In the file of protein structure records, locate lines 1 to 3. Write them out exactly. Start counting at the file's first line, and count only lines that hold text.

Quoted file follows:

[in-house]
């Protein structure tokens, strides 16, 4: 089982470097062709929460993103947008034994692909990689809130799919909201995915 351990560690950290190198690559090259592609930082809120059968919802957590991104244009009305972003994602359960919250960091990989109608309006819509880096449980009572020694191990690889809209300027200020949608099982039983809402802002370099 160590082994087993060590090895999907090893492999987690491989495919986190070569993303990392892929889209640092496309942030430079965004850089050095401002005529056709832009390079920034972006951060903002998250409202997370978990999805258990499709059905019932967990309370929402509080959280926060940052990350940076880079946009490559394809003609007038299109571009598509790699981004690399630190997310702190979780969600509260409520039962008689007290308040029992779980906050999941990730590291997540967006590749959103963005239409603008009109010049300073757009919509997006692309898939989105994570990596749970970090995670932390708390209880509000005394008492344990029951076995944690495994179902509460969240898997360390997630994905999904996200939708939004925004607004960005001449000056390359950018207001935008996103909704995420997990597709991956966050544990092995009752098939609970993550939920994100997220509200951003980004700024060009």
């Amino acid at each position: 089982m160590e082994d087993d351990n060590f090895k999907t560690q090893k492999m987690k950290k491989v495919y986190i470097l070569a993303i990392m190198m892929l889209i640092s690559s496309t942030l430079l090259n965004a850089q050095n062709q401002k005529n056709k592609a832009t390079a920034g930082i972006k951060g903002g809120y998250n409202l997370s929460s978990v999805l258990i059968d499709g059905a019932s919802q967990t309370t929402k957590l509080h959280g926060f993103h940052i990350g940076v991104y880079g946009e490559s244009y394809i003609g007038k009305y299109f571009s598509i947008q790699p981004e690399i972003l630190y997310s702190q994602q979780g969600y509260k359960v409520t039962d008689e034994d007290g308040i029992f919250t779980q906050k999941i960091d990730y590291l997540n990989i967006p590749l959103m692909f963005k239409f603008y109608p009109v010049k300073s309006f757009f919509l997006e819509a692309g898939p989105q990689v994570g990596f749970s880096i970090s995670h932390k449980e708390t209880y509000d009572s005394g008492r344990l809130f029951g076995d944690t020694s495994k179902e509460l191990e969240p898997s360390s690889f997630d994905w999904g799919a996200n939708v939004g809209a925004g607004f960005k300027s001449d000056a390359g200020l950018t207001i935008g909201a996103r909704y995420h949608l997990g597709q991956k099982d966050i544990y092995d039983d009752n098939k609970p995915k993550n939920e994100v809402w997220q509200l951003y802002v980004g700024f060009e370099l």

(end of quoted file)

[in-house]
């Protein structure tokens, strides 16, 4: 089982470097062709929460993103947008034994692909990689809130799919909201995915 351990560690950290190198690559090259592609930082809120059968919802957590991104244009009305972003994602359960919250960091990989109608309006819509880096449980009572020694191990690889809209300027200020949608099982039983809402802002370099 160590082994087993060590090895999907090893492999987690491989495919986190070569993303990392892929889209640092496309942030430079965004850089050095401002005529056709832009390079920034972006951060903002998250409202997370978990999805258990499709059905019932967990309370929402509080959280926060940052990350940076880079946009490559394809003609007038299109571009598509790699981004690399630190997310702190979780969600509260409520039962008689007290308040029992779980906050999941990730590291997540967006590749959103963005239409603008009109010049300073757009919509997006692309898939989105994570990596749970970090995670932390708390209880509000005394008492344990029951076995944690495994179902509460969240898997360390997630994905999904996200939708939004925004607004960005001449000056390359950018207001935008996103909704995420997990597709991956966050544990092995009752098939609970993550939920994100997220509200951003980004700024060009």
């Amino acid at each position: 089982m160590e082994d087993d351990n060590f090895k999907t560690q090893k492999m987690k950290k491989v495919y986190i470097l070569a993303i990392m190198m892929l889209i640092s690559s496309t942030l430079l090259n965004a850089q050095n062709q401002k005529n056709k592609a832009t390079a920034g930082i972006k951060g903002g809120y998250n409202l997370s929460s978990v999805l258990i059968d499709g059905a019932s919802q967990t309370t929402k957590l509080h959280g926060f993103h940052i990350g940076v991104y880079g946009e490559s244009y394809i003609g007038k009305y299109f571009s598509i947008q790699p981004e690399i972003l630190y997310s702190q994602q979780g969600y509260k359960v409520t039962d008689e034994d007290g308040i029992f919250t779980q906050k999941i960091d990730y590291l997540n990989i967006p590749l959103m692909f963005k239409f603008y109608p009109v010049k300073s309006f757009f919509l997006e819509a692309g898939p989105q990689v994570g990596f749970s880096i970090s995670h932390k449980e708390t209880y509000d009572s005394g008492r344990l809130f029951g076995d944690t020694s495994k179902e509460l191990e969240p898997s360390s690889f997630d994905w999904g799919a996200n939708v939004g809209a925004g607004f960005k300027s001449d000056a390359g200020l950018t207001i935008g909201a996103r909704y995420h949608l997990g597709q991956k099982d966050i544990y092995d039983d009752n098939k609970p995915k993550n939920e994100v809402w997220q509200l951003y802002v980004g700024f060009e370099l």